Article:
“not only because two women are playing cowboys in a cowboy movie with cars, but because it has an ending that is not the usual studio ending at a time when the American public is completely underestimated in terms of what they will take.”

Sarandon actually talks like that, in tumbleweed clauses that race to keep up with a lively, political intelligence. Sitting in a New York hotel room, the actress, 44, looked decidedly casual in a loose white shirt embroidered with cats, khaki tights and old running shoes. “My

daughter dressed me this morning,” she said, explaining that the shirt and the frog earrings were Mother’s Day presents from her sixyear-old daughter, Eva, and the juice stains came from her two-year-old son, Jack.

The actress revealed that she initially had “serious misgivings” about making Thelma & Louise with Scott. “One was this fear that it would turn into a blood-fest celebration of violence,” she said, “kind of like we’ve had after this war [in the Persian Gulf]. I didn’t think that was the direction to go in.” Added Sarandon: “My character had to be on a journey, asking what makes women victims and why men feel they have a right to do this.”

After reading the script by novice American screenwriter Callie Khouri, the movie’s two stars were not prepared for what awaited them on the set. Sarandon said that the director kept staging action that was not in the script, often involving big trucks. “We were just vehicleinundated after a while. But once you realize it’s about that, you just surrender to this driving cult. We got down with the guys and weren’t quite so prissy.” Davis, meanwhile, recalled that when she first read the script, “it

seemed like this intimate character study of two small-town women. Then you’d get to the set, and Ridley would have four semis all around the car. And now a train’s going to go through this shot. And then there’s a cattle drive all around us while we have this intimate talk about sex or something.”

In New York, Davis, 34, was wearing a white T-shirt, olive jacket and filmy skirt that stopped at mid-thigh. Six feet tall, she is at once gangly and glamorous, newly blond, with an ingenuous smile. Shooting Thelma & Louise was gruel-

ling, she said. “I was worried that if you breathe too much dust, does it give you cancer? And does the sun block work? And how soon before the cliff are you going to stop the car? But I always prefer to be challenged.”

Despite Scott’s obsession with action, both actresses say that he was sensitive to their suggestions. And the two stars collaborated closely. “Susan and I really dug in and took care of each other,” said Davis. Recalled Sarandon: “That was the only way we could hold our own. We were definitely in the trenches. Ridley is a

passionate visionary. We respected him and he respected us. But I’m not going to tell you that he’s a feminist.” Then she added: “If this had been directed by a really serious feminist, it might have seemed too much like a political statement. And if Ridley had two bubbleheads, he might not have gotten some of the stuff that we added. If anything, this movie shows that people coming from completely different perspectives can create a third thing—something that we haven’t seen before.”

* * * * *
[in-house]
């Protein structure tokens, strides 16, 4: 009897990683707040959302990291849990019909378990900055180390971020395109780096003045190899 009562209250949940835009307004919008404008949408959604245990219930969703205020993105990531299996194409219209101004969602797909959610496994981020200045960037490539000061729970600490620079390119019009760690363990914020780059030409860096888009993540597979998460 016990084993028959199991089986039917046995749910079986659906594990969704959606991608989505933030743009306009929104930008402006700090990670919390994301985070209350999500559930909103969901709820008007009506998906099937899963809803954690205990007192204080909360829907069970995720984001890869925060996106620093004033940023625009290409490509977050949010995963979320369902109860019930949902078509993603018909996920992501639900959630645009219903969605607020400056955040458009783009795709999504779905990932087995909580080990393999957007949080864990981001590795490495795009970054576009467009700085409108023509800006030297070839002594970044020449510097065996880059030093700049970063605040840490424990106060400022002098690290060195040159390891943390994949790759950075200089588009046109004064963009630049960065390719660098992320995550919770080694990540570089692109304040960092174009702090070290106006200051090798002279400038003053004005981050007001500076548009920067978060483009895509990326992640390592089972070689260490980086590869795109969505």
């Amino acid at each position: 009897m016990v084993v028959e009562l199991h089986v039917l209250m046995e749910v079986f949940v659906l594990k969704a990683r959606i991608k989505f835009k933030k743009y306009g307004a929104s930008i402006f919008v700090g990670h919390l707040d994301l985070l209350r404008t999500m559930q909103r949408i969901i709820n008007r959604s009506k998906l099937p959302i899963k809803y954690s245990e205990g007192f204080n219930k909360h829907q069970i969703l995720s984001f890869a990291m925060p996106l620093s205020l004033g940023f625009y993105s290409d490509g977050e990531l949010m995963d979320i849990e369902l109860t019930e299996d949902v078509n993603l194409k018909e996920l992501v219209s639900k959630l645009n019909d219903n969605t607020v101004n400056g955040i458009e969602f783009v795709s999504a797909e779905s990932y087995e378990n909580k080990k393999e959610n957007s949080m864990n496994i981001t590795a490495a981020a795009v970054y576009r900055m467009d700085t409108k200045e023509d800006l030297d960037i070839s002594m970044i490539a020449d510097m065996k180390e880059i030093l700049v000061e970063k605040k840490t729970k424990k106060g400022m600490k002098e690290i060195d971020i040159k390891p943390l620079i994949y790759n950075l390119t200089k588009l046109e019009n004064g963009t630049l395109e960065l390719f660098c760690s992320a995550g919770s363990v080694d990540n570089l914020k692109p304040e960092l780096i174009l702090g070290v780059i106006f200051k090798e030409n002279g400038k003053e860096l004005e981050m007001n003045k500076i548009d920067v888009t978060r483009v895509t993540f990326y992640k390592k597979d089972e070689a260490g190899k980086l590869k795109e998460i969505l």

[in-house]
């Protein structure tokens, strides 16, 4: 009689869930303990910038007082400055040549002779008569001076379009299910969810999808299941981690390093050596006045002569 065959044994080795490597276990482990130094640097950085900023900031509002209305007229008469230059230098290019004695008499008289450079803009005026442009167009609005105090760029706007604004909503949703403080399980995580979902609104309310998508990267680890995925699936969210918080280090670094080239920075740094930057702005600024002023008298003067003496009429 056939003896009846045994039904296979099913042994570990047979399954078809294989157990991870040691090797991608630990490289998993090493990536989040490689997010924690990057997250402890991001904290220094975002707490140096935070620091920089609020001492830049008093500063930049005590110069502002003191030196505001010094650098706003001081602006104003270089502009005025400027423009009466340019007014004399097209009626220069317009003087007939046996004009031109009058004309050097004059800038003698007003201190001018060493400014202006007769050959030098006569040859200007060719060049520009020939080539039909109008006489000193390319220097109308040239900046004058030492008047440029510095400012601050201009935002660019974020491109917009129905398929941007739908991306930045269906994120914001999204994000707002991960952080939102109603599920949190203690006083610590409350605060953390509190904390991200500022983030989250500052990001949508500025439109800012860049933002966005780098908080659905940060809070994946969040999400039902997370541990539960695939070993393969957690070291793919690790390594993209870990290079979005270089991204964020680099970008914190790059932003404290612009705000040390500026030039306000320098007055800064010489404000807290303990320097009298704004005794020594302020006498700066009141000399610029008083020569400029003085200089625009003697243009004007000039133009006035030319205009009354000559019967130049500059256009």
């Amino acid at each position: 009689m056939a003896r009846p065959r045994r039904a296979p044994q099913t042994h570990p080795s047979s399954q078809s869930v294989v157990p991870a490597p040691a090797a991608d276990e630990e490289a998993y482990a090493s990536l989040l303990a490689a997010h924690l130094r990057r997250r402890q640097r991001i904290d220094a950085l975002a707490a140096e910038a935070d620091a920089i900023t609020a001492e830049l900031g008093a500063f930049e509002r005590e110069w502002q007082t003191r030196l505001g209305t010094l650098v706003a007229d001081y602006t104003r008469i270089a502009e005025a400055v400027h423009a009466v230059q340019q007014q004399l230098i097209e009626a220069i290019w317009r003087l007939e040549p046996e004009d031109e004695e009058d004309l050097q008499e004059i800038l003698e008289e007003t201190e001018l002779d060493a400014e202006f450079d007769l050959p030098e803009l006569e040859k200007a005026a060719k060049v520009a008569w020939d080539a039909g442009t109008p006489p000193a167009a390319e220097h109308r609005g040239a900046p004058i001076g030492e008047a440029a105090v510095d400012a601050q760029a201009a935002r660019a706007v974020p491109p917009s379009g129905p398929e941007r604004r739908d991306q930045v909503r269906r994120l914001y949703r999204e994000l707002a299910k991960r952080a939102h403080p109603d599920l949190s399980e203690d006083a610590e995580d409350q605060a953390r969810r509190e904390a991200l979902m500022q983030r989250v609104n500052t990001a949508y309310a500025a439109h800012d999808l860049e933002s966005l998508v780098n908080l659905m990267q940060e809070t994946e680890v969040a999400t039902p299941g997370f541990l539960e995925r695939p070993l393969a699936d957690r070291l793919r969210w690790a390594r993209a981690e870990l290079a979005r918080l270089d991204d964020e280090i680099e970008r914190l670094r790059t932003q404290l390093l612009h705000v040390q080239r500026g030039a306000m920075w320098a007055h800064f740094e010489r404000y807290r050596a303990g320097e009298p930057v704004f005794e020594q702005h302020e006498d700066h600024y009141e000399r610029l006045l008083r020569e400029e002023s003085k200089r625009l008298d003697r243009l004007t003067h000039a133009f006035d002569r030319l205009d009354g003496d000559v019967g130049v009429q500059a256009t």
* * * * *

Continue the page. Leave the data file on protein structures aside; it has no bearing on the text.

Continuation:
In Thelma & Louise, the two women have a sex appeal that breaks with Hollywood tradition. Their complexions seem enriched more by sun and dust than by cosmetics. Sarandon comfortably shows her age. And Davis—whose character undergoes a coming-of-age—finally gets the star treatment she deserves. She becomes more attractive with each scene, as her character evolves from wife to renegade. And her transformation is captured with adoring close-ups. But in keeping with the film’s feminist spirit, during Davis’s love scene with Brad Pitt the camera dotes on his chest, not hers. “He shows more skin,” laughed Davis. “I got jealous of Brad’s lighting.”

Strong female roles, like those in Thelma & Louise, are rare in Hollywood, where conventional wisdom is that men pack more punch at the box office. But both Davis and Sarandon question that assumption, claiming that the male star always gets the - credit for a hit movie. “Patrick Swayze was the hot property after Ghost, not Demi Moore,” said Sarandon. “Bull Durham—I got great reviews, blah, blah, blah— but it was Kevin Costner’s vehicle.”

Hollywood’s male supremacy has far-reaching implications, the actress added. “If the movie business were to redefine what’s heroic, we would not end up playing John Wayne in the Gulf and we would not think you’re a wimp for using sanctions.” Sarandon was one of the few Hollywood actors to publicly protest against the Gulf War. “It was unusually lonely,” she recalls. “People were terrified.”

On-screen, Sarandon and Davis stir up their own desert storm. Some critics have called Thelma & Louise a male-bashing movie. Sarandon says that it is about “self-determination.” But she cautions that it does not necessarily herald a new age of enlightenment in Hollywood, which, she suggested, financed the movie because of its action, not its ideas. “We’re dealing with systematic sexism,” she said. “If Hollywood just woke up to it, it’s probably because we blew up a truck.”

BRIAN D. JOHNSON in New York